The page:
In what is surely a preemptive response to Amid Moradganjeh's "Rimino" concept, New Zealand-based designer/photographer Richard Clarkson has developed a prototype of "Rotary Mechanical," a hypothetical smartphone design that is as much an art object as an exercise in form. Yet Clarkson's original point of departure is remarkably similar to Moradganjeh's endeavor to create "technology that is more integrated and more sensitive to the human experience.":
The rotary mechanical smartphone is based on the idea of incorporating more feeling and life into our everyday digital objects. In modern times these objects have come to define us, but who and what defines these objects? Are we happy with generic rectangles of a touchscreen or do we want something with more tangibility, something with more life, something with more aura?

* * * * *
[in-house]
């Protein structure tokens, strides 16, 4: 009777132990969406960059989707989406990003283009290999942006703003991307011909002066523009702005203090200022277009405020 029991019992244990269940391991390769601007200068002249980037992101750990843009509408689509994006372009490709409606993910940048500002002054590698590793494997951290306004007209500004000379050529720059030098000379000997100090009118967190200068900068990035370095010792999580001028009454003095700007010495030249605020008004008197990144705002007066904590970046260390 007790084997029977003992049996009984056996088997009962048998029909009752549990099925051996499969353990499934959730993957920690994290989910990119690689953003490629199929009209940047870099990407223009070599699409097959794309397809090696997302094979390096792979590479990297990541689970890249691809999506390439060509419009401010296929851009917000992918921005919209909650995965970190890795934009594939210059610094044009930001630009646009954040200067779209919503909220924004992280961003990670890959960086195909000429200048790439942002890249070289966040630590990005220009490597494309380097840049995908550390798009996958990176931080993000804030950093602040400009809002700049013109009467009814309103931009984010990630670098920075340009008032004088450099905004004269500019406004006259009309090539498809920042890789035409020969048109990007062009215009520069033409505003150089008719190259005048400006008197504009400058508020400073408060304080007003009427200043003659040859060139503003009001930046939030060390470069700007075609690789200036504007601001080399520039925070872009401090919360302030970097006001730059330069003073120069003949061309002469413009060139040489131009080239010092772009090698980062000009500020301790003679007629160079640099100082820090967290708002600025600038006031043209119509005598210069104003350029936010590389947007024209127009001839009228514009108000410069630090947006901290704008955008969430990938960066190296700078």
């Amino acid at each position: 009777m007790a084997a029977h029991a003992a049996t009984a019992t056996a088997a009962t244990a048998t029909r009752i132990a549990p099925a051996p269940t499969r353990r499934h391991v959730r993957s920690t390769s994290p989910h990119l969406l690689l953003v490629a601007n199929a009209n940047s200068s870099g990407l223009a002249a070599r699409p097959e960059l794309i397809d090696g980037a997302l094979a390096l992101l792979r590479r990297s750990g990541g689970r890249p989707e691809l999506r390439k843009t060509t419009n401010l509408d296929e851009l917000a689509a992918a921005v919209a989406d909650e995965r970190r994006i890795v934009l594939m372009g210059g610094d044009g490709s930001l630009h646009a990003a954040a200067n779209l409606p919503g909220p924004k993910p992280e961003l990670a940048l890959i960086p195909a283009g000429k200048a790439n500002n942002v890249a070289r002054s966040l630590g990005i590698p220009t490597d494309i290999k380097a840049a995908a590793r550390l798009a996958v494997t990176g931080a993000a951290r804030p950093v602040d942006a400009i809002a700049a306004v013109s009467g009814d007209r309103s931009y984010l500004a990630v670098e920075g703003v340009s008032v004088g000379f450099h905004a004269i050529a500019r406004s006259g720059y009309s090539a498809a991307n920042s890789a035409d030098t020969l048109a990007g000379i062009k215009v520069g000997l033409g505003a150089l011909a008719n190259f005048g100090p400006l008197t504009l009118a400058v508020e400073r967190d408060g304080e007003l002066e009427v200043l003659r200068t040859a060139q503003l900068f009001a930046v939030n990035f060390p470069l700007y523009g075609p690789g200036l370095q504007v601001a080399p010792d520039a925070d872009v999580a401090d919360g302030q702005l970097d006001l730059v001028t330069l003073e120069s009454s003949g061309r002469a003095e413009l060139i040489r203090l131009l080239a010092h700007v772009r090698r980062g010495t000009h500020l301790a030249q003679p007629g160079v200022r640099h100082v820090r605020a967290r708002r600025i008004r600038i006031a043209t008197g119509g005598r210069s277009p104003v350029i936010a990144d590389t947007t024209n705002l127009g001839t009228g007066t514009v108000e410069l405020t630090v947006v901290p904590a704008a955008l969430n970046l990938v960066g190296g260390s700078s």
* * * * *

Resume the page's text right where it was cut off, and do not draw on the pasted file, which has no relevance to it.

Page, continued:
Where Moradganjeh arrives at poster design as an analog means of communication, Clarkson arguably digs deeper, exploring the physical organ of UI:
I have looked at where industrial design has come from, and where it might be going to, and by doing so have tried to create an object that is true to both, a harmonious combination of mechanical parts and digital technologies. Rotary mechanical is a question not only about the ever increasing 'digital take-over' of everything in our lives but also what is lost when this happens.
Clarkson's design splits the difference between the DIY steampunk aesthetic and Ramsian minimalism—literally two sides of the same device—to emphasize the contrast between modern and traditional.
The phone comes with a pair of interchangeable brass plates: a true rotary dial and one with a traditional numeric keypad, where "the act of changing these is inspired from changing the lenses on a camera."
As with Moradganjeh's project, the photography is gorgeous. Larger images are available for viewing on Clarkson's Flickr page.